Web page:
Pathos is an appeal to emotions or feelings. For instance, if you argue that students shouldn’t major in fields like mathematics or science because those fields don’t help people, you could say something like this: “People who major in science and math end up feeling like they’re wasting their time. Isn’t it better to pursue a field that will make you happy?” This claim uses Pathos as an appeal because people would probably feel sad if they realized they were majoring in fields that made them unhappy.
How to Structure Supporting Arguments in a Paper
In a paper, it’s a good practice to include supporting arguments in a separate paragraph from the claim. This way, readers can focus on both the claim and the evidence without getting overwhelmed by too much information at once. But how does one structure or incorporate supporting claims into an argumentative essay? To structure supporting claims, you should do the following:
1). Start with a topic sentence.
To write good paragraphs, start by writing topic sentences that include what the paragraphs are about and any claim or evidence that might be included. For example, if you’re writing a whole essay that is about the importance of mathematics, you might have a topic sentence like this:
“I believe that mathematics is an important field for students to study.”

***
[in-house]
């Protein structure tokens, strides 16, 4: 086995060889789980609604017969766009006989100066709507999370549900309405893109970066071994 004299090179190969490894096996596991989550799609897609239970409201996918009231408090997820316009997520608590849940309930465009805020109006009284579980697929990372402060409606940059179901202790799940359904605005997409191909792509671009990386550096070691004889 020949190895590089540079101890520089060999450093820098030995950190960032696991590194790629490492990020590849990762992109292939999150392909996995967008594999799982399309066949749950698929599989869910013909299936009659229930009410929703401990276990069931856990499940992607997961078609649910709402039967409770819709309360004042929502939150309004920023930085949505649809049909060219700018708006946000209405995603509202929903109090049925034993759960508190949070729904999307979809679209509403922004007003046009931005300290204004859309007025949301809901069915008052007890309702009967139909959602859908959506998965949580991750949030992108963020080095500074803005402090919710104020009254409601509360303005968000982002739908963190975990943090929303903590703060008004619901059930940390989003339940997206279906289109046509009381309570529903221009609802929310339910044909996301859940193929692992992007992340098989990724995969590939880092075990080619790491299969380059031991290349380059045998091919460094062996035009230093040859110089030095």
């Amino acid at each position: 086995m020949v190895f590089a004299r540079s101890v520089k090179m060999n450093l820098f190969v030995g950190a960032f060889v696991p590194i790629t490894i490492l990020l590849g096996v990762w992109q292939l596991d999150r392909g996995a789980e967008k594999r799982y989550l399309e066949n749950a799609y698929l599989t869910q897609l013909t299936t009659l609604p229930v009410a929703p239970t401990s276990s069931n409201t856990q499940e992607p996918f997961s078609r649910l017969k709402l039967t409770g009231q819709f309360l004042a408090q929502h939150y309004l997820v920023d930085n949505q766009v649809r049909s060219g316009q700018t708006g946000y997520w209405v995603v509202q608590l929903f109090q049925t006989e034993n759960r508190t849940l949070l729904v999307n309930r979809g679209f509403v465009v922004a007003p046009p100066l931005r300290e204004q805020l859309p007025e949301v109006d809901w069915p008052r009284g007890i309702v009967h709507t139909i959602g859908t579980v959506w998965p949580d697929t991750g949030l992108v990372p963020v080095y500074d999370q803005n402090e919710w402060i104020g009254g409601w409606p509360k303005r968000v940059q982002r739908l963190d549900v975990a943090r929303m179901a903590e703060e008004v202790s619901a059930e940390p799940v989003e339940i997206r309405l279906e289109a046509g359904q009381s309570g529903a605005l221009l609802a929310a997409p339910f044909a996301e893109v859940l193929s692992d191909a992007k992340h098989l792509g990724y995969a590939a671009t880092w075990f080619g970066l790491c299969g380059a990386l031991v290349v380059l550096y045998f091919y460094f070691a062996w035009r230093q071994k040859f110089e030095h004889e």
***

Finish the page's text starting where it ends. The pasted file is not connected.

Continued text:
2). List the pieces of the supporting evidence.
Once you’ve written your topic sentence, it’s time to list the pieces of evidence that will be used in your argument. To do this, just write a few short sentences explaining each piece of evidence and how it supports the claim or strengthens the presented idea. For example, if you want to argue that students should study mathematics because it’s important to their career prospects,
you might have sentences like this:
“90% of all jobs require some knowledge in mathematics.
Mathematics is being used more often in high-paying jobs.”
3). Combine the pieces of evidence with transition words and phrases.
Once you’ve listed the pieces of evidence and explained why they’re important to your argument, combine them into one coherent paragraph that explains all the reasons for your claim. To do this, use different types of transition words and phrases as a way to connect the ideas in each sentence. For example, you might have a supporting argument that looks like this:
“I believe that mathematics is an important field for students to study.